Skeptics continue to insist that the various weather disasters are isolated incidents, or at worst a cyclical phase. But that argument is getting harder and harder to sustain as scientists keep uncovering new evidence of a global pattern and ordinary people start noticing it in their backyards. Just this past week, newspapers as far apart as Missouri and India carried reports linking extreme weather locally to global climate change.

The stakes in the debate could not be higher. Scientists who study climate change have long predicted that as nations continue to burn fossil fuels and pour carbon dioxide into the atmosphere, the resulting temperature changes would produce just the sort of extreme weather we are now seeing. In the coming decades, the scientists say, the heat resulting from accumulated carbon in the atmosphere will melt the polar ice caps, raise sea levels and flood coastal areas where much of humanity now lives. Farmland will turn to desert, species will face mass extinction and humans will suffer shortages of food and water.

So far, scientists overwhelmingly agree, the predictions are proving accurate, but it's all happening much faster than anyone had predicted. Hence the urgency of radical cuts in carbon emissions before it's too late. Activists who claim that the future of the planet is at stake are not exaggerating.

The alarm is worldwide. In India and much of South Asia, “there is a concern that the enhanced greenhouse effect may be affecting extreme weather events such as tropical cyclone frequency, duration and their intensity,” said the Madras-based daily The Hindu, citing a new study by India's National Institute of Oceanography in Goa. “There is substantial scientific evidence,” The Hindu added, “that the enhanced greenhouse effect is predominantly of anthropogenic origin,” meaning manmade.

And in Stockton, Mo., the daily Cedar County Republican reported this week on the latest wave of tornadoes, hailstorms and flooding across the Midwest, quoting a National Wildlife Federation scientist who insisted that the “trend is absolutely tied to global warming.”

Only in Washington, it seems, is the obvious too difficult to discern. The Senate was preparing to vote last week on a so-called Climate Security Act, authored by Joseph Lieberman, the Connecticut Independent who used to be a Democrat, and John Warner, the Virginia Republican who used to be married to Elizabeth Taylor. The measure aimed for a 70% reduction in America's greenhouse gas emissions by 2050.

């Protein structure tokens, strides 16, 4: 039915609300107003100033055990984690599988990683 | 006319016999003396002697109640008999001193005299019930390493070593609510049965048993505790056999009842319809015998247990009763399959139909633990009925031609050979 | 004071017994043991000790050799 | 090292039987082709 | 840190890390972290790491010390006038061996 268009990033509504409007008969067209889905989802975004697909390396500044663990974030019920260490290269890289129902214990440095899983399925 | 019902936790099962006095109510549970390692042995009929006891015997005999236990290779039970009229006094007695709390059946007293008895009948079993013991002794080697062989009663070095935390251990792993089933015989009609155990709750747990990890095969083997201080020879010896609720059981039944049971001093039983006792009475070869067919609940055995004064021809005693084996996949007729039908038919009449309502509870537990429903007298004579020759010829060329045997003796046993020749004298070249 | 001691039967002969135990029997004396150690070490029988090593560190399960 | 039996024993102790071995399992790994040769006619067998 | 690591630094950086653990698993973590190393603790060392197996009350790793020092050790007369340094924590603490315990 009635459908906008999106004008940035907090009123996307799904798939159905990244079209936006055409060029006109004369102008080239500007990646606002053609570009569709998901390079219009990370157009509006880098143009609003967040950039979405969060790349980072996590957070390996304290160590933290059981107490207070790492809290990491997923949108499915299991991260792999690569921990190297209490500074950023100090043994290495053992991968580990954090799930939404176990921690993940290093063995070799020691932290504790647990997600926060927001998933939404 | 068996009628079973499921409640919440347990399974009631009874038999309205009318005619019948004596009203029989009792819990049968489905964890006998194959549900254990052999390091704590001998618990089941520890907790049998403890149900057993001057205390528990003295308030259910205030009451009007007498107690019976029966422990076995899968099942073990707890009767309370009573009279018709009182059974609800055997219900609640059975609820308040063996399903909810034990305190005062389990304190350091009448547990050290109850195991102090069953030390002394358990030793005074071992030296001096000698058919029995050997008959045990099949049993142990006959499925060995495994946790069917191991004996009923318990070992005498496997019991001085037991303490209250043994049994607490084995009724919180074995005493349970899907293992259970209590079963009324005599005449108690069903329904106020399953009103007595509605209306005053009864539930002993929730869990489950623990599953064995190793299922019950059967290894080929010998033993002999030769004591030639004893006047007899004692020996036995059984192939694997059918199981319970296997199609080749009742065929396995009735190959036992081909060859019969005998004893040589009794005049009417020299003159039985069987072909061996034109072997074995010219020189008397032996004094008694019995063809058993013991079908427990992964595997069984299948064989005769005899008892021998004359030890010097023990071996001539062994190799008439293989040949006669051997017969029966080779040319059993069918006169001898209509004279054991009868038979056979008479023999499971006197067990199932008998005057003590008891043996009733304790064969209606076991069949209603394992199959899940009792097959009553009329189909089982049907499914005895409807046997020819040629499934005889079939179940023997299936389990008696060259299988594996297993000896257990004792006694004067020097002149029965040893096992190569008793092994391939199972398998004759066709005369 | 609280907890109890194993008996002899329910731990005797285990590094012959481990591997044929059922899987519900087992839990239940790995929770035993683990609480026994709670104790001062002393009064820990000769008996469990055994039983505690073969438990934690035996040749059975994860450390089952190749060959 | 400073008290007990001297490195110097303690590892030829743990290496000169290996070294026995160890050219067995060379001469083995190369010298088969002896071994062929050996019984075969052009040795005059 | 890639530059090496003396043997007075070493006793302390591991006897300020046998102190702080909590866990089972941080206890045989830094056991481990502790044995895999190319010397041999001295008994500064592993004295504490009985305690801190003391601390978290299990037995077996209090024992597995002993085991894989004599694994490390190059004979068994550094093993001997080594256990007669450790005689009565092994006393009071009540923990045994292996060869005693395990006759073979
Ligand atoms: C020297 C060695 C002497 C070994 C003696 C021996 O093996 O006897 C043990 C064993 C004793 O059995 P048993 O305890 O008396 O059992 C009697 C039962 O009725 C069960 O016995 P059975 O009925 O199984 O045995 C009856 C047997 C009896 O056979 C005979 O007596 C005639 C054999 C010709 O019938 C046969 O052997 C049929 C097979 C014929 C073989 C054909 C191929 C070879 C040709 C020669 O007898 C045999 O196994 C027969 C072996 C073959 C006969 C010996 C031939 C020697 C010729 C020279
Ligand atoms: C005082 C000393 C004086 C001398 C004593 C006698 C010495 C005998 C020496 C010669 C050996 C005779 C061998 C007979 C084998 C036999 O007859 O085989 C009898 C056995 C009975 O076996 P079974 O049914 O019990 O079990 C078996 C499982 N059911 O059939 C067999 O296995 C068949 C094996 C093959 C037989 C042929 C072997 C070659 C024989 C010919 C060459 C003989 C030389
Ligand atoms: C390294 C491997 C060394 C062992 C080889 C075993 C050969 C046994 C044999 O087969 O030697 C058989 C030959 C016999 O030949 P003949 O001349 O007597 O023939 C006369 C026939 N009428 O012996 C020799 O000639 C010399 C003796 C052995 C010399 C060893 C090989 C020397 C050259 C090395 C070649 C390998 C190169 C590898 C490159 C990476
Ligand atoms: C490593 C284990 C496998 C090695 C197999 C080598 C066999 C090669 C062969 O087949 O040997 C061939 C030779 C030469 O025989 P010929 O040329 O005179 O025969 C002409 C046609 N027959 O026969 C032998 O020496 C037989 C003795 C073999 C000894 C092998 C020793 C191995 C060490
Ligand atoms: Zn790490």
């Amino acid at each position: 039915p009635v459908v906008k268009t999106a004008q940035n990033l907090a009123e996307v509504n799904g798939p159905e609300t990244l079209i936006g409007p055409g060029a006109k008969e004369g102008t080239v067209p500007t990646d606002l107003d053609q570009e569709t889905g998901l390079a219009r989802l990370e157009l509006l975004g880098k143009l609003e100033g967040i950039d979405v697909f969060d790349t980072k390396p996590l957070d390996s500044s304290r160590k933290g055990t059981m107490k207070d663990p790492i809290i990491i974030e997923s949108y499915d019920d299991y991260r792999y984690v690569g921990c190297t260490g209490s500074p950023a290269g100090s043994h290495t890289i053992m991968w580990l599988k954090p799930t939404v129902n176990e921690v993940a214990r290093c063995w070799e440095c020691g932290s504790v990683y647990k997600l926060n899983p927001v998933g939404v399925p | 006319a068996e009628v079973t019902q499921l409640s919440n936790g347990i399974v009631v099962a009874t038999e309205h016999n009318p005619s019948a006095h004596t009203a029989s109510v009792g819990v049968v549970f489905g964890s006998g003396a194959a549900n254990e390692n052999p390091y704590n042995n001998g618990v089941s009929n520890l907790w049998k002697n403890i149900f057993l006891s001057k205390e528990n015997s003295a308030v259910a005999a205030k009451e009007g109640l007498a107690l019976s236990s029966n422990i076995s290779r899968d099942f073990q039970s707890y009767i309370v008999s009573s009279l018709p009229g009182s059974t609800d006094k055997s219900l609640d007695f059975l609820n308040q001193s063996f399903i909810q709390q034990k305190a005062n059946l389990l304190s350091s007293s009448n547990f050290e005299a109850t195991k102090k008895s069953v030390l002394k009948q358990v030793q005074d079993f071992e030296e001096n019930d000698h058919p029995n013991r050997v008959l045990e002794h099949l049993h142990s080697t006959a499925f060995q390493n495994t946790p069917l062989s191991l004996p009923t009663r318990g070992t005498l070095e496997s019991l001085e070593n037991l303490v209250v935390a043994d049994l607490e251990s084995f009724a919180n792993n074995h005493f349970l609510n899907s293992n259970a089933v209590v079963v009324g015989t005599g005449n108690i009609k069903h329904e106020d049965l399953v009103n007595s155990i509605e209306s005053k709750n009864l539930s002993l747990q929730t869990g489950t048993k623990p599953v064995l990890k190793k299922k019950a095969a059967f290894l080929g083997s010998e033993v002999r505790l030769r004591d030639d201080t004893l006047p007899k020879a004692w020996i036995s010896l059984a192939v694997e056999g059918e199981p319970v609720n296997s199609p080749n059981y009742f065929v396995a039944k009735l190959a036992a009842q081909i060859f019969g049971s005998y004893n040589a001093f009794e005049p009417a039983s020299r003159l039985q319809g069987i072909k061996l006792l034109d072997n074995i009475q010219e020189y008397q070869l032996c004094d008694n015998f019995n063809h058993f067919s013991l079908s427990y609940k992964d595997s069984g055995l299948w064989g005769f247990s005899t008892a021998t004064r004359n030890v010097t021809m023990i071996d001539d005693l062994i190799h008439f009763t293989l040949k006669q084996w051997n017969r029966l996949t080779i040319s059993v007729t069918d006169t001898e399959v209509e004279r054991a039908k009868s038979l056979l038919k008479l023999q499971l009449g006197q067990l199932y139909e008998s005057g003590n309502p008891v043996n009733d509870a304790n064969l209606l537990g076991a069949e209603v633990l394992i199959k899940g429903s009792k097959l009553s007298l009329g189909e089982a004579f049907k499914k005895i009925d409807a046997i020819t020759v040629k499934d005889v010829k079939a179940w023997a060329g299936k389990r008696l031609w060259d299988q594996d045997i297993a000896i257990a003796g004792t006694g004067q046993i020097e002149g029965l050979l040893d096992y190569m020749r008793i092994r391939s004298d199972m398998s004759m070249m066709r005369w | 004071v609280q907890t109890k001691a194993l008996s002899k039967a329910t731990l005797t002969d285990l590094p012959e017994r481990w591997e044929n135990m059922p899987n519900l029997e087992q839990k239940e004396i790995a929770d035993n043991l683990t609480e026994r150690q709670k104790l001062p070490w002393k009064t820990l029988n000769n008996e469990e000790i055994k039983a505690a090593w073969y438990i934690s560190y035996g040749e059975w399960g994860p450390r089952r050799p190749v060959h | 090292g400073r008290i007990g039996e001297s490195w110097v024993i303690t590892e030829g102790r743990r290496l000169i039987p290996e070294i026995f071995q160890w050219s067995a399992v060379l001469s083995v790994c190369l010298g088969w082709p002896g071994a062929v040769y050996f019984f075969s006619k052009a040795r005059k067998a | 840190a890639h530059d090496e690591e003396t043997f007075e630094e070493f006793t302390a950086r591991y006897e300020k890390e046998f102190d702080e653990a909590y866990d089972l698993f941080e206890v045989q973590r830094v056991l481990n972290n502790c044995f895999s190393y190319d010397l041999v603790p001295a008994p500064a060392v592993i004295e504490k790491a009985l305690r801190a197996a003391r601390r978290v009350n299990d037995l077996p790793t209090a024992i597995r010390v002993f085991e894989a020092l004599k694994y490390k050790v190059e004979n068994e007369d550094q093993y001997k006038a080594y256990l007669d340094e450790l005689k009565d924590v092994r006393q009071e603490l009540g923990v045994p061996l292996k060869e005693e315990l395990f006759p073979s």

The bill had targets that were so modest, compared with what scientists say is needed to save the planet, that some environmentalists actually opposed it, evidently hoping that some stricter measure might somehow magically appear. Backed by 54 senators, including a handful of Republicans, it had enough votes to pass the Senate but not enough to override President Bush's promised veto; however, it never got to the Oval Office. Senate Republican leaders mounted a filibuster, and the bill's backers did not have the 60 votes needed to proceed. In the end, Democratic leaders withdrew the bill to avoid a defeat.

The bill's backers are hoping they can reintroduce the measure next year in a friendlier political environment. It's important that voters give them the right conditions. There are many important issues at stake on Election Day, including the economy, health care, the war in Iraq, the war on terrorism and the security of Israel. It's hardly an exaggeration, though, to say that global warming is the only one that truly matters. What does it mean to fix health care, the job market, democracy or security if we're all going to be under water?

Thu. Jun 12, 2008
Copyright © 2008 Forward Association, Inc.

Dan Brook's letter to the editor in response to the editorial:

As a species, we're become experts at not seeing the obvious. Or,
rather, we're quite good at seeing some things that are obvious, to us,
but are still oblivious to seeing other things just as obvious, to
others. There are too many examples, but I'll stay on point. While it is
critical that the US get serious about global warming and pass a strong
bill to effectively reduce greenhouse gases, it is also vital that we,
on an individual level, reduce our own carbon footprint and methane
mouthprint. As is now known, the livestock industry contributes
significantly more to the plague of global warming than does the world's
entire transportation sector. Eating less meat or, better still,
eliminating it altogether, is a Jewish as well as an environmental
My letter to the Forward in response to the editorial:

Editor, the Forward

Dear Editor:

Kudos on your cogent editorial “Seeing the Obvious.” Which pointed out how critical it is that society quickly respond to the many threats posed by global warming.

With climate scientists warning that global warming may reach a tipping point within a decade and spin out of control, with disastrous consequences, unless major changes are soon made, I hope your powerful message will awaken the Jewish community to the need to put this issue onto our agenda.

As president of Jewish Vegetarians of North America, I would like to stress that there is another point that should be obvious, an inconvenient truth that is generally being ignored, even by Al Gore: the major impact of animal-based agriculture on global warming and other environmental threats..